... Alex here. Settling in to being home again. I keep a giant check-list now that starts at 7am and ends at midnight; giving everything from anti rejection pills, to my 6 daily ivs, to insulin shots.  I certainly keep busy, but have been enjoying the odd moment of pure pleasure: singing at the piano, home cooking, a quiet night’s sleep with only the sound of Henry’s snoring to keep me awake… and just today I put on full makeup in an attempt to feel pretty again for the first time in two months! I tried on my new black dress which I bought on-line last summer, but was too out-of-breath pre-transplant to try on. Anyhow, I’m delighted to say playing in my closet was fun today (although a lot of things are too big for me at the moment…) and that the new dress is a hit: not only does it cover my picc-line, but it’s stretchy, so will grow with me as I go.  To compensate for my somewhat empty bra cup, I ate a giant plate of designer pasturized cheese today, and even if the bra is a little loose just now, I still consider it a triumph to be back in an underwire support garment, which is directly over my incision area. Some of the drugs have funny side effects as I’ve mentioned, one of which, I’m pleased to announce is hair growth: my eye lashes have never been so long!!! Ha ha ha. How delightful it is to feel girly again after feeling so sick: being back on oxygen for Christmas was not only depressing for all, but very scary.  Hopefully that is the last time, although we’re told this is all very common in the first months following transplant. I appreciate all your kind words and comments to the blog. It’s good to be home with the boys again.  Will update after Monday’s clinic.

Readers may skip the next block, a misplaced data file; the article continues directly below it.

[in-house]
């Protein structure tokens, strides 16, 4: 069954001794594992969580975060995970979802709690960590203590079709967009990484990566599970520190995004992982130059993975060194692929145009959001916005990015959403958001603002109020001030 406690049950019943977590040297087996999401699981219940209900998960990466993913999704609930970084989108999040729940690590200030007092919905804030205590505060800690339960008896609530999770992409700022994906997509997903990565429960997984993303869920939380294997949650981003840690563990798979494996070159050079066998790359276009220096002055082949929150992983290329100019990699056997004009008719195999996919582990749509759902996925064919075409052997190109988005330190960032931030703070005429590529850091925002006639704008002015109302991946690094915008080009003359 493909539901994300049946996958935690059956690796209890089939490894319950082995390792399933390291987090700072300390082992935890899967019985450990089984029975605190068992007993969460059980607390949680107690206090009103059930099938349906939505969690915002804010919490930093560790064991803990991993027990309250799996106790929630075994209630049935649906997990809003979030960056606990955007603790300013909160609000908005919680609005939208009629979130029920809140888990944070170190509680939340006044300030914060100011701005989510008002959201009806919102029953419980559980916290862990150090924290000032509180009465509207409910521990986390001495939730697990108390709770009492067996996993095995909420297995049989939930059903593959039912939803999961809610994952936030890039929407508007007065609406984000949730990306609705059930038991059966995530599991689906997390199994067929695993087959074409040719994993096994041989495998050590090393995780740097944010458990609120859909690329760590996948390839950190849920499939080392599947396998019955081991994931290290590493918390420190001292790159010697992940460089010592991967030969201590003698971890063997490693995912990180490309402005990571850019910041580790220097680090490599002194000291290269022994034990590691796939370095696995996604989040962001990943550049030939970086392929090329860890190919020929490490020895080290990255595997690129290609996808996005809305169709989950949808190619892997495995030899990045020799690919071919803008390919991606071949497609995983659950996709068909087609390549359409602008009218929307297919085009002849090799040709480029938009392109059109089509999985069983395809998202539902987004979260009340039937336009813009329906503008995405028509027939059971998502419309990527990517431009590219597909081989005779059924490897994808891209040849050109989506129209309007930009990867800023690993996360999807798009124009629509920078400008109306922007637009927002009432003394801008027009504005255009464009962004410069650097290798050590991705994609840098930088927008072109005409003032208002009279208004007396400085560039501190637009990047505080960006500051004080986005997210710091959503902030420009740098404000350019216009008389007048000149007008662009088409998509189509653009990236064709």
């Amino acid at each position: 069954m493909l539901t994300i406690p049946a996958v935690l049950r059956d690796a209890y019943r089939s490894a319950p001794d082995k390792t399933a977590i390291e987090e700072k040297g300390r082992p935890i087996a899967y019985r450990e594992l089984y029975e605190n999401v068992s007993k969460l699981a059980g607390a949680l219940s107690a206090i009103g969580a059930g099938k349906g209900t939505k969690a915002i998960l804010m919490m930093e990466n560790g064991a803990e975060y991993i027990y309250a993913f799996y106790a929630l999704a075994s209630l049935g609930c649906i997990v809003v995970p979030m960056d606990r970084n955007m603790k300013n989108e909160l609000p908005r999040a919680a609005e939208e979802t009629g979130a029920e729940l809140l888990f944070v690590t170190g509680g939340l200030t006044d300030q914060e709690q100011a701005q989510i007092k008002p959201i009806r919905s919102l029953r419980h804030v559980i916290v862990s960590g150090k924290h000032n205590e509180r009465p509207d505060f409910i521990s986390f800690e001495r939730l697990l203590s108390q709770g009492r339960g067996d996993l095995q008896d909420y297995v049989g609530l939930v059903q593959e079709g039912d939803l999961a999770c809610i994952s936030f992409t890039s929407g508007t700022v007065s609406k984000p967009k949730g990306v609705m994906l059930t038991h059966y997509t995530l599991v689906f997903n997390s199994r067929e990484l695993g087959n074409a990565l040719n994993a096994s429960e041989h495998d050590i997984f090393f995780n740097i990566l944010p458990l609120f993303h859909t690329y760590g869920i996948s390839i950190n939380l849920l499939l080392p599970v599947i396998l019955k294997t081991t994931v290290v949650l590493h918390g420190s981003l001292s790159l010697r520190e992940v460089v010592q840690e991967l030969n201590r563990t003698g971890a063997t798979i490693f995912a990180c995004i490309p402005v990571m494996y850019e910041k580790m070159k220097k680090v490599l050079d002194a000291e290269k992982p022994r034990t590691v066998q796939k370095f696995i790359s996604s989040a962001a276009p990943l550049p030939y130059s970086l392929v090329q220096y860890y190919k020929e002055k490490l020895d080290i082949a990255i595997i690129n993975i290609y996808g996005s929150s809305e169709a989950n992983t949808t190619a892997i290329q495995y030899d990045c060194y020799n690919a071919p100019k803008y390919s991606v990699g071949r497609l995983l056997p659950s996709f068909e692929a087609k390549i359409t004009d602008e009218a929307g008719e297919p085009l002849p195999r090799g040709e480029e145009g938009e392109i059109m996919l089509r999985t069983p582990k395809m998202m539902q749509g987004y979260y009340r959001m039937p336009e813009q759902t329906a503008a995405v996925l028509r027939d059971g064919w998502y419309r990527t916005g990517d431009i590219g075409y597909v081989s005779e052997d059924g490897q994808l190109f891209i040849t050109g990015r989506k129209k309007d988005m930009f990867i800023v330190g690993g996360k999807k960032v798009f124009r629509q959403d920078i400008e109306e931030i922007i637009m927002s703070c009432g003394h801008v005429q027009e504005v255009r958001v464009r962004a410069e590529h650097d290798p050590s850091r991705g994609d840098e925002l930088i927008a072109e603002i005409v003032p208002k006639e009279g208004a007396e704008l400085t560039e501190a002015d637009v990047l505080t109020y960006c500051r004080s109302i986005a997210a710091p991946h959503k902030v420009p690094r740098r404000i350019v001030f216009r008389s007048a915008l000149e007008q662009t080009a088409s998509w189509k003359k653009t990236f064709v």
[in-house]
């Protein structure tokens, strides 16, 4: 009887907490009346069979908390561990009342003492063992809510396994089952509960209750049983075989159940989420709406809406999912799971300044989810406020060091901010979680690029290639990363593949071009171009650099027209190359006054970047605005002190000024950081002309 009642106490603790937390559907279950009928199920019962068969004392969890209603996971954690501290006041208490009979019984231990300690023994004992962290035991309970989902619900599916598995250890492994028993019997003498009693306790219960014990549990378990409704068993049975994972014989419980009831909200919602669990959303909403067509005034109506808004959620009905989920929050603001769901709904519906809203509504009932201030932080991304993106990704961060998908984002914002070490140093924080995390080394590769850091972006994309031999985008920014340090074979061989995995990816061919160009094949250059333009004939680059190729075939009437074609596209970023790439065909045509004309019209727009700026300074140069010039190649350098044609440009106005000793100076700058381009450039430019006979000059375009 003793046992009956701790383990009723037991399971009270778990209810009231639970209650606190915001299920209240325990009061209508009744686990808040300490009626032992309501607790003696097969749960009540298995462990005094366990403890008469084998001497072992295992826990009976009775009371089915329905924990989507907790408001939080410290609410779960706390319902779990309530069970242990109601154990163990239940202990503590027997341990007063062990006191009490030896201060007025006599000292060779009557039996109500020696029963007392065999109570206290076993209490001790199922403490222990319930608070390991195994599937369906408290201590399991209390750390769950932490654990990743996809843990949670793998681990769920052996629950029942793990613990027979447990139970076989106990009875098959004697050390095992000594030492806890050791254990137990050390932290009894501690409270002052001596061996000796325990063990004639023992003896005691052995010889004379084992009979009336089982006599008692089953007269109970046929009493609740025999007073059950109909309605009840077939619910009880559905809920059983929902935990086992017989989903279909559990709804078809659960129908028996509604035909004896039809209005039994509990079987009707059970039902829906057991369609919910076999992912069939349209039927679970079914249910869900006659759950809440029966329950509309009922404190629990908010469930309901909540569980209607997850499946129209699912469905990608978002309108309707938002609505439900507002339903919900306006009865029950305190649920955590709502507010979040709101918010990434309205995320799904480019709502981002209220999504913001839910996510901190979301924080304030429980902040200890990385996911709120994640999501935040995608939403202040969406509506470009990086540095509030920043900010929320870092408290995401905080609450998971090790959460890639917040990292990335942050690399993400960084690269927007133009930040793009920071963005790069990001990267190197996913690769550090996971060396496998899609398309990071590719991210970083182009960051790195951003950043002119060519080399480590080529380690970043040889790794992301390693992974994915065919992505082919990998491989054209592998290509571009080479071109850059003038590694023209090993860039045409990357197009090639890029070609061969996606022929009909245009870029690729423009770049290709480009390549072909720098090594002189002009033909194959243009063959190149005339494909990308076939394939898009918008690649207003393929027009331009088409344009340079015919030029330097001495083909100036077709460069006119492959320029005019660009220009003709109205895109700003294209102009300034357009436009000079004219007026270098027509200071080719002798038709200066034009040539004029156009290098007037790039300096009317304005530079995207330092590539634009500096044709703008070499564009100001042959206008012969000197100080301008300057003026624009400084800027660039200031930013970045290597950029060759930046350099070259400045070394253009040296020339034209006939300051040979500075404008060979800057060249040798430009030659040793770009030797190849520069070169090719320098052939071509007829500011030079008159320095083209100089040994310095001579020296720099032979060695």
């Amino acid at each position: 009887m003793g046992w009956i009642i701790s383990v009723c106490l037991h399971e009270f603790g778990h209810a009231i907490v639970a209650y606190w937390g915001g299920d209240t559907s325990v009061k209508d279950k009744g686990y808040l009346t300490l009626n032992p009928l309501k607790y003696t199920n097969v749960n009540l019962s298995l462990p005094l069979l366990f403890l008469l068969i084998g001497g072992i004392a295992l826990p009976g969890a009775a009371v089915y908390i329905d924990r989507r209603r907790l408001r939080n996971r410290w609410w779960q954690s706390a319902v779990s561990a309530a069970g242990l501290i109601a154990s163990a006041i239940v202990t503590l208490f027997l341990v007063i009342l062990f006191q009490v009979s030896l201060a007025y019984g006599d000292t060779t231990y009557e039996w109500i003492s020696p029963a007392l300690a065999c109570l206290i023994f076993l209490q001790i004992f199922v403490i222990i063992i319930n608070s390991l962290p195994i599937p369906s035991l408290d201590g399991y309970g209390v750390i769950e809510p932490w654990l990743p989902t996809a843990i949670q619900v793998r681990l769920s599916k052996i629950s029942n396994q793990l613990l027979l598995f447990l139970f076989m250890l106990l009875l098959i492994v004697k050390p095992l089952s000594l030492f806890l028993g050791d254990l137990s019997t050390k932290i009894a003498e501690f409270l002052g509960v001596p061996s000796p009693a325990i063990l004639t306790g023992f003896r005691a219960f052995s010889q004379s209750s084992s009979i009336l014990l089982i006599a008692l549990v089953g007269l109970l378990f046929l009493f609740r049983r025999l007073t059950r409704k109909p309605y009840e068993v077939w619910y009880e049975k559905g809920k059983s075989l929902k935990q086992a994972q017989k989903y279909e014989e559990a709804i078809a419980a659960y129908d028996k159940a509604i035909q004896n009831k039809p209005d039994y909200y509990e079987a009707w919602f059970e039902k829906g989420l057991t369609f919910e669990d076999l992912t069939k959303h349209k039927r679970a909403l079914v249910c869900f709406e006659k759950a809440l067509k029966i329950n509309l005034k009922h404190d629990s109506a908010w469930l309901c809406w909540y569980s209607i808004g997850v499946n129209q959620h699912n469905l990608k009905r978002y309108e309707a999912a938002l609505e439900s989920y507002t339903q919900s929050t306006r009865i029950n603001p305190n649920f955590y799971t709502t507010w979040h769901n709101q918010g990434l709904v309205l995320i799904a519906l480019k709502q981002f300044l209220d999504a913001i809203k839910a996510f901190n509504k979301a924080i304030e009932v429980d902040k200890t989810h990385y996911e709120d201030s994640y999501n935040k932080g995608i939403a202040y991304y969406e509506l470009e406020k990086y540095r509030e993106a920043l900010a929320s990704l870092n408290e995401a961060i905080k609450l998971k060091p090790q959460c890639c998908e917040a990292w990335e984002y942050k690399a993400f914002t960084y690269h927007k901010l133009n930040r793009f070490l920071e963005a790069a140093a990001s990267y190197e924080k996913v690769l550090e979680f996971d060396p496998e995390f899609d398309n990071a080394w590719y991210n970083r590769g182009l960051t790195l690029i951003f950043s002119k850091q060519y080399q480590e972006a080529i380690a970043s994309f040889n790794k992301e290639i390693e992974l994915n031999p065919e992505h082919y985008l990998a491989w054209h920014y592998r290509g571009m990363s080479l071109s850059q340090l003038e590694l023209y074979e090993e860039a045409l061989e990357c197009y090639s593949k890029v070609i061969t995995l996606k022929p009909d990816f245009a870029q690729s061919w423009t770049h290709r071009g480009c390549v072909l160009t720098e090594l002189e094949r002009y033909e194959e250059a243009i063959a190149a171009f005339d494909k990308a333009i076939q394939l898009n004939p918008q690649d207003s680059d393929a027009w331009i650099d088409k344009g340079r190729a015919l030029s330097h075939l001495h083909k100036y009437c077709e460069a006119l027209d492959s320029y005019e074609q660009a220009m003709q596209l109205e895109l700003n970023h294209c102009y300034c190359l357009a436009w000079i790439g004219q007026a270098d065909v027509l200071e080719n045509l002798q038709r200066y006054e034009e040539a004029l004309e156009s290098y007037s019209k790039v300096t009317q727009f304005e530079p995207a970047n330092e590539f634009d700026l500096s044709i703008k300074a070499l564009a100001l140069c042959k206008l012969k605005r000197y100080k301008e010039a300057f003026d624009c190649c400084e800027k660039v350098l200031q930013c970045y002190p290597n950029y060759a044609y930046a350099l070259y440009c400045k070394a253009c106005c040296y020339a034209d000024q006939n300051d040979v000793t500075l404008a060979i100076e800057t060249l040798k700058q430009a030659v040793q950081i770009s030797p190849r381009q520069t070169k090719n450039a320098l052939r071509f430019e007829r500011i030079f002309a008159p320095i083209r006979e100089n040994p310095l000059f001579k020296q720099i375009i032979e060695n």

Patience, patient! (and husband): (Wednesday, Jan. 7, 2009)

In Uncategorized on January 7, 2009 at 2:42 pm

Well I figured something was up when I hadn’t heard a peep out of Alex via cell phone yesterday. No call, no text, no answer when I called. Then, when I arrived home….no Alex.  I’d been over to the hospital on Monday night and retreived all of her stuff in advance of the move.  But between then and Tuesday morning the news came to Alex that she is not coming home for at least a few more days.  Remember when I wrote that tests had been held up over the Christmas holidays due to the fact that no one was working in the labs?  Well, one of those tests finally got done.  It was a synnergy test, a complicated algorithmic sort of test where a computer figures out which combination of antibiotics works best for Alex.  Due to the fact that Alex has CF she has developed resitance to many drugs. The synnergy study indicated that the combination the doctors guessed and prescribed for home care (in the absence of a real synnergy study) was not quite right.

So you can probably guess where this goes. New and different regimen of very strong antibiotics delivered intravenously for several days.  Hospital stay required so that the doctors can monitor the efficacy of the drug combination.  Alex and Tom very sad that they continue to live in two different worlds. Alex and Tom must remind themselves that this is all for the good and the betterment of Alex’s health and general well-being.

Ye must have patience, patient!

Good News: (Sunday, January 4, 2009)

In Uncategorized on January 5, 2009 at 1:40 am


Just a short post to let you all know that plans are afoot to get Alex home by Tuesday afternoon. The immuno-suppressants (in concert with the antibiotics) seem to have worked for Alex. Soooo…with luck we will get her sprung outta there and back home to convalesce. I’ve just now returned from a nice visit, having brought her some fish and chips and sat with her in the beautiful 4th floor atrium. Her appetite is back, which is really encouraging, as is her sense of humour. She joked about how I’d come for a visit and she’d snoozed through half of it. Actually, while she slept I read a great book (which I’d really purchased for Alex) called The Two Kinds of Decay by Sarah Manguso. It is a memoir of a smart young woman’s battle with a rare chronic affliction. This book will obviously resonate with Alex’s experience. I got it to help her feel not only less alone with her fears, but also to get outside of herself and see how another young person copes with an enormous life-altering challenge. Well worth the read. Hope she likes it too.